Rather than being a fungus, oak trees with balls on the leaves are inundated with what is known as gall. These structures are caused by various types of wasps or flies to house their eggs and larvae. Rather than building the galls themselves, the insects force the oak tissue to do it for them.
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What looks like balls on the leaves of an oak tree are commonly referred to as "galls." This growth is caused by smalls wasps known as cynipids, also called gallwasps. These brightly coloured swellings develop on both the twigs and foliage of the oak tree as the gallwasp pierces the oak with its mouthpart and lays an egg inside the plant tissue. Fluids deposited by the wasp encourage the cells of the tissue to begin to multiply and grow.
The result is a gall, a sort of temporary housing and buffet for the egg and the larvae when they hatch. The larvae grow inside the gall, feeding on the lining. Upon reaching maturity, the adult gallwasp chews its way out of the gall. Dependent on the species, galls vary in size, shape and colour. Other insects also inhabit the gall, either during or after the residency of the gall wasp. Some are parasites of the gallwasp, while others feed on what has been left behind.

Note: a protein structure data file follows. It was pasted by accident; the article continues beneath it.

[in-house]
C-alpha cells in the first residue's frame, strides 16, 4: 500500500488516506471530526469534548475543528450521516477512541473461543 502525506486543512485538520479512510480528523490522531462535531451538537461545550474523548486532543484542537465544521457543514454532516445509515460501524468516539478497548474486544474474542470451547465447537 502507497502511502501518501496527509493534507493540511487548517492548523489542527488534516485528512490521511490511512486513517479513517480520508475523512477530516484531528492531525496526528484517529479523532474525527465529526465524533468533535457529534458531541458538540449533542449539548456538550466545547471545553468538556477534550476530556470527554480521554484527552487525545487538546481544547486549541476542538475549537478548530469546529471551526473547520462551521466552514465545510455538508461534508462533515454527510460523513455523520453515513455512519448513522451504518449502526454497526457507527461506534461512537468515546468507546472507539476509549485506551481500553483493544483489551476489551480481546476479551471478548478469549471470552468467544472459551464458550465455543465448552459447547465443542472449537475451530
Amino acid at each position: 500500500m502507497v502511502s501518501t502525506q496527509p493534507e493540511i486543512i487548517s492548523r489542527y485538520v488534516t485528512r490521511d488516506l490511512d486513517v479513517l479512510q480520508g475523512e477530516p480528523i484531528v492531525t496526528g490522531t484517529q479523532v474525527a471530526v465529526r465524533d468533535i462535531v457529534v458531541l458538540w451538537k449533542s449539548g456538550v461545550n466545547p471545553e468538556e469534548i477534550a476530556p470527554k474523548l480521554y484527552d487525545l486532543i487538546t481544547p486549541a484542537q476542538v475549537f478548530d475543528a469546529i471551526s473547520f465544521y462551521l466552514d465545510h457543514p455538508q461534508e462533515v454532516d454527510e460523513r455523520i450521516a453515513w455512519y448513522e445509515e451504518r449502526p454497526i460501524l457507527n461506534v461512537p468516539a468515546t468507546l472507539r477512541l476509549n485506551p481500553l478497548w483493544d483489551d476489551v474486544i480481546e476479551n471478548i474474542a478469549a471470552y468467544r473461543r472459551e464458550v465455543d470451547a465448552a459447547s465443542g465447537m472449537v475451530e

The gallwasp Andricus californicus causes a large gall to form that is commonly referred to as an "oak apple," due to its size and red colour. Another type of gall is the minute "jumping oak gall" built by the gallwasp Neuroteras saltatorius. This gall sparks a great deal of attention because it falls to the ground and the larvae inside cause the structure to actually jump up and down along the earth for several days. According to the University of California at Davis, another gall, built on twigs of the oak, resembles a tiny loaf of bread.
The primary damage caused by the galls is aesthetic. They rarely cause significant injury, although some spotting or scorching of leaves and twig dieback is possible. Healthy oak trees generally withstand an infestation of gallwasp, with no significant difficulty. Additionally, it is relatively difficult to attack the larvae inside the gall with either insecticide or oil, because the gall structure itself serves as an effective protection against such measures.
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